Bible Commentaries

Barnes' Notes on the Whole BibleBarnes' Notes

Ezekiel 25

Verses 1-7

For a spoil - Or, for a portion.

Verse 8

Prophecies against Moab which lay south of Ammon, and shared Ammon’s implacable hostility to the children of Israel.

Seir was close to Moab. Edom is identified with Mount “Seir” in Ezekiel 35:1-15; and “Seir” is therefore probably coupled with “Moab” here because, being near neighbors closely leagued together, they expressed a common exultation at Jerusalem’s fall.

Verse 9

I will open the side ... - i. e., lay it open to the attack of the enemy from the cities, from his cities, from his frontier (or, in every quarter). There is an ironical stress on “his” cities, because these cities belonged not to Moab but to Israel, having been assigned to the Reubenites Numbers 32:38; Joshua 13:20. They lay to the north of the river Arnon, which was the proper boundary of Moab Numbers 21:13. The Moabites had in the last days of the kingdom of Israel recovered this territory Isaiah 16:1-14. They still occupied this land in the time of Ezekiel (see Jeremiah 48:0).

The glory of the country - This tract, belonging to the district called by the Arabians “Al Belka,” has been at all times highly valued on account of the excellence of its pastures for cattle. The most southern of these three cities is Kiriathaim, called on the Moabitic stone Kirjath, and now Kureiyat. The dual termination of the name Kiriathaim,” is explained by the fact that Kureiyat is situated on two sister hillocks half a mile apart, both covered by the ancient city. It is situated about eight miles north of the Arnon, and seven miles east of the shore of the Dead Sea. Baal-meon is about ten miles north of Kureiyat - known at present as Main. It is probable that Kiriathaim was the “Kirjath-Huzoth” (city of streets), and Baal-meon, the “Bamoth-Baal” (high places of Baal), to which Balak took Balaam Numbers 22:39, Numbers 22:41. Baal-meon occurs on the Moabitic stone as a place which Mesa built or fortified. He probably erected a stronghold on the old locality, reviving the ancient name. Beth-jeshimoth is identified with a knoll at the northeasternmost point of the Dead Sea.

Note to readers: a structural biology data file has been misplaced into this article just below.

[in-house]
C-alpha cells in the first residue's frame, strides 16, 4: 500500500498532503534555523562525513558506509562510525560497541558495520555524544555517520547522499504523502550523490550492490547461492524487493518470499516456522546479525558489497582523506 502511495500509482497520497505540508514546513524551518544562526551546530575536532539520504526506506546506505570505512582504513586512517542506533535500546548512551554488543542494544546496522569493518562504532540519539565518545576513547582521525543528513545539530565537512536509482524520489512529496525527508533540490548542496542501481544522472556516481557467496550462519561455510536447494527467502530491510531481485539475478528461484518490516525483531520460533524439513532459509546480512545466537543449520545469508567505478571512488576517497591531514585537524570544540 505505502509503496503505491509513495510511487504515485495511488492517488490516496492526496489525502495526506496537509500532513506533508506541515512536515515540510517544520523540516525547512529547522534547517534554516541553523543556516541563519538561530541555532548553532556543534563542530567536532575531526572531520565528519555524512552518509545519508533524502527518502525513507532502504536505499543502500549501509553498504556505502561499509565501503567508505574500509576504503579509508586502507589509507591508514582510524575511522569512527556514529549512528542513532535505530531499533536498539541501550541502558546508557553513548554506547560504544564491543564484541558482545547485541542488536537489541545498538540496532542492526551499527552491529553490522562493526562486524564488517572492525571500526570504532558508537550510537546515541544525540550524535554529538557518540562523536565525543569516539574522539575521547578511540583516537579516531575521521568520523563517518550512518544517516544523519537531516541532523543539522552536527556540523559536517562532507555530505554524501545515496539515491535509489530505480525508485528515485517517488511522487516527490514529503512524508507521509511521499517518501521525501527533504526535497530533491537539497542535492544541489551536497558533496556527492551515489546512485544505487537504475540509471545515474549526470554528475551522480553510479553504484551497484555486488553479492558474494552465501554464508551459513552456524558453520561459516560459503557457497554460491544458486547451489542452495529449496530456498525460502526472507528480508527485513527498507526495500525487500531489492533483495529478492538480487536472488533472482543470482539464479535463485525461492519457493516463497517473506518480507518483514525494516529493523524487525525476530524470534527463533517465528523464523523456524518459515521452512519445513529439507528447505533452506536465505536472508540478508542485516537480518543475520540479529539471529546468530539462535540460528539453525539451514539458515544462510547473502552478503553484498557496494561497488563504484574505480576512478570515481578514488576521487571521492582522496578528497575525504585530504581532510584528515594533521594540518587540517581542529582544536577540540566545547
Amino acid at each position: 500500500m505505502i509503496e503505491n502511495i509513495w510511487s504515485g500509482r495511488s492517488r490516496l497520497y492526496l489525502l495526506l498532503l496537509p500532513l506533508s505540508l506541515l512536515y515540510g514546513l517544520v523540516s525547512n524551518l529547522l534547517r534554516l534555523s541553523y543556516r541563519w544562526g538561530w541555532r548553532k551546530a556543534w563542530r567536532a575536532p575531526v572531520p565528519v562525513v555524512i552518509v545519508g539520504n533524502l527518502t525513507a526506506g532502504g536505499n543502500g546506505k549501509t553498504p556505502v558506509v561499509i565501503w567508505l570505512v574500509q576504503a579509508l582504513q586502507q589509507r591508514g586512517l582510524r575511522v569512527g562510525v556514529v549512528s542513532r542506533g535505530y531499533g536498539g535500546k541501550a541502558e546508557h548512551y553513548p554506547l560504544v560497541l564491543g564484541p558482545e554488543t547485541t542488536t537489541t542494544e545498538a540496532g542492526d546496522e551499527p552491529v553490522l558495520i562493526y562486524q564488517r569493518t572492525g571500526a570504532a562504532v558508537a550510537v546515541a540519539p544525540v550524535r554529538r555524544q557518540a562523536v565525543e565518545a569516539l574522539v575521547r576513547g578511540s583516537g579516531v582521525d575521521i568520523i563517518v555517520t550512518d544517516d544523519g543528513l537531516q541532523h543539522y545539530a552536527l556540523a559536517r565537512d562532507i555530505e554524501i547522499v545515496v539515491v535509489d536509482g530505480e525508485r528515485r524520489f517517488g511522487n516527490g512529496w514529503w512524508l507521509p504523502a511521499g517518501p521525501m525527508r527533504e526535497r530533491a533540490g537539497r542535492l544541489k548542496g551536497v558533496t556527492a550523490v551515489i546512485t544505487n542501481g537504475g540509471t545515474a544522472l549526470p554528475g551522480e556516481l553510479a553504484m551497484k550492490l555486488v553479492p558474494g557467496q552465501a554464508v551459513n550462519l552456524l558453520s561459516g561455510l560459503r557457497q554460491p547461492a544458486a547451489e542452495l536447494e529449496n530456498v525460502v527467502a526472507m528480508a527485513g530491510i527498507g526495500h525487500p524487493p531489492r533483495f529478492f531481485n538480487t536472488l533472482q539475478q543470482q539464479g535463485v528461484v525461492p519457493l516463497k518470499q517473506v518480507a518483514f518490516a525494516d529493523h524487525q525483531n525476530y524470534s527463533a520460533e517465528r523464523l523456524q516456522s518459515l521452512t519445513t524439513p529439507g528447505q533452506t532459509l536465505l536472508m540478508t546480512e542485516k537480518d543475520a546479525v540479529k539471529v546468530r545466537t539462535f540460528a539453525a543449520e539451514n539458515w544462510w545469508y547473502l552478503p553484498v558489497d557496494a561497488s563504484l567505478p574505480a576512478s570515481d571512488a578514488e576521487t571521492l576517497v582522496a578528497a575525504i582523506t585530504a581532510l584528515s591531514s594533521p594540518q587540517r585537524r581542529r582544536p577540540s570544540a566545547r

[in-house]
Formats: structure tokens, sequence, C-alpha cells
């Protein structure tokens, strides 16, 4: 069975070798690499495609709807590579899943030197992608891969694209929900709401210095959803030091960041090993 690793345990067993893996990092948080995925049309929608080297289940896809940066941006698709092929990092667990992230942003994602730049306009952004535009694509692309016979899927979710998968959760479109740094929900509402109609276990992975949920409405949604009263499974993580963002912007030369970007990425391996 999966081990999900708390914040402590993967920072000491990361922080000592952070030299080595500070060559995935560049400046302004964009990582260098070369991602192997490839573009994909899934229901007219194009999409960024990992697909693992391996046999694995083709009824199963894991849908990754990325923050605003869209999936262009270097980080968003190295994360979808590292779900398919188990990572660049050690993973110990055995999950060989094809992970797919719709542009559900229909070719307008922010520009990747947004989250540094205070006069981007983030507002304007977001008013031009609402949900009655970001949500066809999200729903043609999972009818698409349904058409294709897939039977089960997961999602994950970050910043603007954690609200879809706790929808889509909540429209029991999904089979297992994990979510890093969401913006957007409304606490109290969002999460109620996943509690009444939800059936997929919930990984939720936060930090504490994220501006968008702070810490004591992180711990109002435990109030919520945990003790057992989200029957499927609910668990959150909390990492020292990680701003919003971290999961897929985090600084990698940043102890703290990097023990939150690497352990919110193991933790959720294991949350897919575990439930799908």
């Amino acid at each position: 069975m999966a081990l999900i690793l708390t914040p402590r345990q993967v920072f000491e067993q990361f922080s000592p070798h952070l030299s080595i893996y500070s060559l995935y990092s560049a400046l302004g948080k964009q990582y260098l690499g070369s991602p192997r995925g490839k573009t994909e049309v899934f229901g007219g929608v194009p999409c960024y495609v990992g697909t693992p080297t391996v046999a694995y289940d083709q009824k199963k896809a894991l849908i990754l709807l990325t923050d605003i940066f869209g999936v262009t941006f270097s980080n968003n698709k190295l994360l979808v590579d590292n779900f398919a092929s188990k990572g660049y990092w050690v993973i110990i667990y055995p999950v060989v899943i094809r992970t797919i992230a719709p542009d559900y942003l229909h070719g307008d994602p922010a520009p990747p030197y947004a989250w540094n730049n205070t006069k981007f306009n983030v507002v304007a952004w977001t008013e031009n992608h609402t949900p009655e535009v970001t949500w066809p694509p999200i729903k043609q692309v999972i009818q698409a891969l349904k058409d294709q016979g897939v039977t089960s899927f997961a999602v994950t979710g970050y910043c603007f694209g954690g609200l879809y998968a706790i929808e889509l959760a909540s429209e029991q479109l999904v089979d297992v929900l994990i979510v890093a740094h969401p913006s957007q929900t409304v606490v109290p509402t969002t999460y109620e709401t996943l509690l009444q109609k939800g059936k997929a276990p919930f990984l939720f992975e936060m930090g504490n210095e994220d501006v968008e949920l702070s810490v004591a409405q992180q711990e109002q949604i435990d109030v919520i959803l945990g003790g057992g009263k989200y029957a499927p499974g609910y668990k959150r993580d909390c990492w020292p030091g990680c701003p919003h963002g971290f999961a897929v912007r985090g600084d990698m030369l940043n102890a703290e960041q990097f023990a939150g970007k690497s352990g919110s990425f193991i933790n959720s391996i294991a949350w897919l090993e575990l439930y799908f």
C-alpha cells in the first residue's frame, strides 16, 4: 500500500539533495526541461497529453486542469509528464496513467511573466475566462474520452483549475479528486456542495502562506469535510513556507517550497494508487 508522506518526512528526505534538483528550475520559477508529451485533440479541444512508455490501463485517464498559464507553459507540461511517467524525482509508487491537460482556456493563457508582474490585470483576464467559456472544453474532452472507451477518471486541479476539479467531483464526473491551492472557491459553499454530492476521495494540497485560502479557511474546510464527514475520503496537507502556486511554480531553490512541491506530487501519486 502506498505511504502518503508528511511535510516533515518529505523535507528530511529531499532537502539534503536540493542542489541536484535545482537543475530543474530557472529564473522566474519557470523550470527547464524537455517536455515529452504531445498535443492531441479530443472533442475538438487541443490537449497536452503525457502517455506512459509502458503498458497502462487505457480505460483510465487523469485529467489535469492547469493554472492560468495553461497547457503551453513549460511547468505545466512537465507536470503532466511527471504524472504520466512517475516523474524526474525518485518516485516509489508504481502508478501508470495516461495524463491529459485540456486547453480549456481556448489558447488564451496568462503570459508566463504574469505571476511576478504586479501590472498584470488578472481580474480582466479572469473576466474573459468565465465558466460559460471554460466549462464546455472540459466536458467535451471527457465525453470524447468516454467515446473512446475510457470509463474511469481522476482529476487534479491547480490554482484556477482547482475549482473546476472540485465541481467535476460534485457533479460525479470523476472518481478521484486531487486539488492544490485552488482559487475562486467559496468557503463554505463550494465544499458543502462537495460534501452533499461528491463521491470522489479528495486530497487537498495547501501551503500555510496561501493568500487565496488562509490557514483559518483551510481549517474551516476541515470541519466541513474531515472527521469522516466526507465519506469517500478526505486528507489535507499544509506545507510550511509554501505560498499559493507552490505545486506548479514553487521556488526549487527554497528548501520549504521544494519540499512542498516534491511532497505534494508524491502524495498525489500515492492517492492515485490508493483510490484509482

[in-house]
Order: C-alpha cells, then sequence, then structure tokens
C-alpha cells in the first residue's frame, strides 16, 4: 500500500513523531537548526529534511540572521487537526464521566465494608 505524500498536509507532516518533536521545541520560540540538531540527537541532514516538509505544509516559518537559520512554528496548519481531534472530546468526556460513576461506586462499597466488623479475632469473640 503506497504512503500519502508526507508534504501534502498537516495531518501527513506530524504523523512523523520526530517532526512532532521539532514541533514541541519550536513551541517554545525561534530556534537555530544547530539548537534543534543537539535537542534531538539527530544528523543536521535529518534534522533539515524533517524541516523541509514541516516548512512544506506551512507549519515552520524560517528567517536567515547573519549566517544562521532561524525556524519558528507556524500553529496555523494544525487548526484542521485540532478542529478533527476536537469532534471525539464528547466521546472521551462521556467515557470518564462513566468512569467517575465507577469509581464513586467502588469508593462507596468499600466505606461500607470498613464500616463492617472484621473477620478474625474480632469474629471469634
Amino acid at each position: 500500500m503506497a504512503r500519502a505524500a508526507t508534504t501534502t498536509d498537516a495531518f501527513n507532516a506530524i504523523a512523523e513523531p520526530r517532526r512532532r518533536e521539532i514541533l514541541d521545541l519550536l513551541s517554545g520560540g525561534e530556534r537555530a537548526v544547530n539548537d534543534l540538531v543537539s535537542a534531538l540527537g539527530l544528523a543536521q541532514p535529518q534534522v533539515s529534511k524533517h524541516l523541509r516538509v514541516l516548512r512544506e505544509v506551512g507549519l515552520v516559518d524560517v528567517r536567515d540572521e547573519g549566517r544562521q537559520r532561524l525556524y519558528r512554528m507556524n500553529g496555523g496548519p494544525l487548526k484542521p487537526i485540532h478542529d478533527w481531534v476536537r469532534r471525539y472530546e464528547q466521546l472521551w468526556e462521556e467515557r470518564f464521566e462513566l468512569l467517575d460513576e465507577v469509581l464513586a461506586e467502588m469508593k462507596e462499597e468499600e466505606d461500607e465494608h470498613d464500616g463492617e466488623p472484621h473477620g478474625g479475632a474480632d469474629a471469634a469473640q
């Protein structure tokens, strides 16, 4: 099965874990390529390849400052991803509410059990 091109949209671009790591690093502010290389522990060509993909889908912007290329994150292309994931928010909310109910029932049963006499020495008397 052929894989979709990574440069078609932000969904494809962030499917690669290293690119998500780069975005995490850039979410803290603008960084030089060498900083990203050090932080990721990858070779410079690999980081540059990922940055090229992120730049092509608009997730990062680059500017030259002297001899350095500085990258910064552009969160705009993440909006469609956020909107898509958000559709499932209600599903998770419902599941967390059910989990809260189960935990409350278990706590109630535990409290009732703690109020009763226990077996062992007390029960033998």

Verse 10

Ammon and Moab, of common origin, whose lands had so often been interchanged, shall now share a common ruin. To “the men of the east” Ezekiel 25:4 shall Moab with Ammon be given, that Ammon may be remembercd no more, and judgment be executed on Moab.

Verse 12

Edom, so named from Esau, consisted of various tribes enumerated in Genesis 36:0. The Edomites became a powerful nation before the Israelites came out of Egypt. David conquered them, but in the reign of Joram they rebelled and were not again subdued 2 Kings 8:20. Under the name of Idumea the land was conquered by John Hyrcanus (compare Ezekiel 25:14), when many of the people adopted the religion of the Jews. In later times the Idumean Herod became king of Palestine, reckoning himself as a Jew. Mount Seir, deserted by its original inhabitants, was occupied by a tribe of Arabians (the Nabatheans), under whelm Petra rose and continued a flourishing city under Roman dominion, until the tide of Mahometan conquest brought it to that ruin in which Edom at last found the complete fulfillment of the prophecies uttered against it Ezekiel 35:1-15.

Taking vengeance - Referring to the wrong done by Jacob to Esau Genesis 27:36.

Verse 13

From Teman ... - Or “from Teman” even unto “Dedan,” “shall they fall.” Teman and Dedan were districts (not cities), the former in the south (Ezekiel 20:46 note), the latter in the north (“over the whole country”).

Verses 15-17

Cherethims - The inhabitants of the southern portion of Philistia Zephaniah 2:5.

Bibliographical Information
Barnes, Albert. "Commentary on Ezekiel 25". "Barnes' Notes on the Whole Bible". 1870.